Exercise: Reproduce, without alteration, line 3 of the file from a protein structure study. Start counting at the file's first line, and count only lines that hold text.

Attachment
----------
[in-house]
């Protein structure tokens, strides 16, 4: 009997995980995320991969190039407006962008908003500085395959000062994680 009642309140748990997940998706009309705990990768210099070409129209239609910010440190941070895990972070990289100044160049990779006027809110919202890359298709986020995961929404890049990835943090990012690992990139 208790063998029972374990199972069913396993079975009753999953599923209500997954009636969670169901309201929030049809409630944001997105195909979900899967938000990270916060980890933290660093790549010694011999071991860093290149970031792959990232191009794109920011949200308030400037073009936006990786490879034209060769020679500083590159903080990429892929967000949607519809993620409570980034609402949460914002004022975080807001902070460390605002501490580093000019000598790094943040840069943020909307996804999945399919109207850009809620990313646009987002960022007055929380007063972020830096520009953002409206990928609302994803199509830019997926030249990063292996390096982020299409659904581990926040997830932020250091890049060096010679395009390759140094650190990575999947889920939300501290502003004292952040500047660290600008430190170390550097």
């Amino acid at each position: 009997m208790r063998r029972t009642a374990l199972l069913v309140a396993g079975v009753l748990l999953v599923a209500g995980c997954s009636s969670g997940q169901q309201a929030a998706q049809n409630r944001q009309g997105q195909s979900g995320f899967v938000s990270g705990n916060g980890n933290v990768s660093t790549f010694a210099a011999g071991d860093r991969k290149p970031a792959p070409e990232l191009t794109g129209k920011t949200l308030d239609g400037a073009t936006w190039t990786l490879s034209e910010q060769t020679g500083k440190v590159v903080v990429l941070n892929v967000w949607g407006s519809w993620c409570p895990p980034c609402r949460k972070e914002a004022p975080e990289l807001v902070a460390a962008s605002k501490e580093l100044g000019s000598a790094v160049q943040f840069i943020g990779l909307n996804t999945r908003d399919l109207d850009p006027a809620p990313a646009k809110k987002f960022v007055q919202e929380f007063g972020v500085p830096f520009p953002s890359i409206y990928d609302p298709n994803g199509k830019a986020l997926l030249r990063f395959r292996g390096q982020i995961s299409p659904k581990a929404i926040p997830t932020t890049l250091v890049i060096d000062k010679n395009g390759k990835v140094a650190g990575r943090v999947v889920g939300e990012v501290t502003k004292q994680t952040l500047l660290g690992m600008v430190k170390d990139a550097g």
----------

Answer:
């Amino acid at each position: 009997m208790r063998r029972t009642a374990l199972l069913v309140a396993g079975v009753l748990l999953v599923a209500g995980c997954s009636s969670g997940q169901q309201a929030a998706q049809n409630r944001q009309g997105q195909s979900g995320f899967v938000s990270g705990n916060g980890n933290v990768s660093t790549f010694a210099a011999g071991d860093r991969k290149p970031a792959p070409e990232l191009t794109g129209k920011t949200l308030d239609g400037a073009t936006w190039t990786l490879s034209e910010q060769t020679g500083k440190v590159v903080v990429l941070n892929v967000w949607g407006s519809w993620c409570p895990p980034c609402r949460k972070e914002a004022p975080e990289l807001v902070a460390a962008s605002k501490e580093l100044g000019s000598a790094v160049q943040f840069i943020g990779l909307n996804t999945r908003d399919l109207d850009p006027a809620p990313a646009k809110k987002f960022v007055q919202e929380f007063g972020v500085p830096f520009p953002s890359i409206y990928d609302p298709n994803g199509k830019a986020l997926l030249r990063f395959r292996g390096q982020i995961s299409p659904k581990a929404i926040p997830t932020t890049l250091v890049i060096d000062k010679n395009g390759k990835v140094a650190g990575r943090v999947v889920g939300e990012v501290t502003k004292q994680t952040l500047l660290g690992m600008v430190k170390d990139a550097g």